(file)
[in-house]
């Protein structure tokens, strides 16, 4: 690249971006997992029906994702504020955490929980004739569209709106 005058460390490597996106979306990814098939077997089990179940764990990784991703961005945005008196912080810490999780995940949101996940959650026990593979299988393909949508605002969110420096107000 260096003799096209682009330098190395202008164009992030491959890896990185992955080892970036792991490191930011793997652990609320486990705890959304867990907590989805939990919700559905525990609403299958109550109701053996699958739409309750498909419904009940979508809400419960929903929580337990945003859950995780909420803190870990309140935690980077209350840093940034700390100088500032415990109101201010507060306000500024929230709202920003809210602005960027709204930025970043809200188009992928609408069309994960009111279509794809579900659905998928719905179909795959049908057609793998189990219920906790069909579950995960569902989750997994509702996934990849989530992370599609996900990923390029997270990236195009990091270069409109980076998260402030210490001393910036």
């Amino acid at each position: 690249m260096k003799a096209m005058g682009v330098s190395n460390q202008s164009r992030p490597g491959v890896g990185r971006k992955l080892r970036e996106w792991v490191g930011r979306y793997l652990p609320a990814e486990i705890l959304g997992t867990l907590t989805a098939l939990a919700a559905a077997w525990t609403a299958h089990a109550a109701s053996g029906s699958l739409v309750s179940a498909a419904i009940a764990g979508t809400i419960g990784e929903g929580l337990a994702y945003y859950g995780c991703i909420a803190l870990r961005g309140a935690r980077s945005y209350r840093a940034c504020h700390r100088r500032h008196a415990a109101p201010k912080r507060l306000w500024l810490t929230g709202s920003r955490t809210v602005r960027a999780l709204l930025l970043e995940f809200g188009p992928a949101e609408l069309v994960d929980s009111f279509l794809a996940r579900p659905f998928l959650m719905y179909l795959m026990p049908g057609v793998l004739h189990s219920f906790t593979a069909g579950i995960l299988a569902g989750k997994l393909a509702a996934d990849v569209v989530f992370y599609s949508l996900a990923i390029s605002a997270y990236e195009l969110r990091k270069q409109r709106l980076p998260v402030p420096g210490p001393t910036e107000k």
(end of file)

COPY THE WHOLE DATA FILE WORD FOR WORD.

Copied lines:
[in-house]
């Protein structure tokens, strides 16, 4: 690249971006997992029906994702504020955490929980004739569209709106 005058460390490597996106979306990814098939077997089990179940764990990784991703961005945005008196912080810490999780995940949101996940959650026990593979299988393909949508605002969110420096107000 260096003799096209682009330098190395202008164009992030491959890896990185992955080892970036792991490191930011793997652990609320486990705890959304867990907590989805939990919700559905525990609403299958109550109701053996699958739409309750498909419904009940979508809400419960929903929580337990945003859950995780909420803190870990309140935690980077209350840093940034700390100088500032415990109101201010507060306000500024929230709202920003809210602005960027709204930025970043809200188009992928609408069309994960009111279509794809579900659905998928719905179909795959049908057609793998189990219920906790069909579950995960569902989750997994509702996934990849989530992370599609996900990923390029997270990236195009990091270069409109980076998260402030210490001393910036």
């Amino acid at each position: 690249m260096k003799a096209m005058g682009v330098s190395n460390q202008s164009r992030p490597g491959v890896g990185r971006k992955l080892r970036e996106w792991v490191g930011r979306y793997l652990p609320a990814e486990i705890l959304g997992t867990l907590t989805a098939l939990a919700a559905a077997w525990t609403a299958h089990a109550a109701s053996g029906s699958l739409v309750s179940a498909a419904i009940a764990g979508t809400i419960g990784e929903g929580l337990a994702y945003y859950g995780c991703i909420a803190l870990r961005g309140a935690r980077s945005y209350r840093a940034c504020h700390r100088r500032h008196a415990a109101p201010k912080r507060l306000w500024l810490t929230g709202s920003r955490t809210v602005r960027a999780l709204l930025l970043e995940f809200g188009p992928a949101e609408l069309v994960d929980s009111f279509l794809a996940r579900p659905f998928l959650m719905y179909l795959m026990p049908g057609v793998l004739h189990s219920f906790t593979a069909g579950i995960l299988a569902g989750k997994l393909a509702a996934d990849v569209v989530f992370y599609s949508l996900a990923i390029s605002a997270y990236e195009l969110r990091k270069q409109r709106l980076p998260v402030p420096g210490p001393t910036e107000k």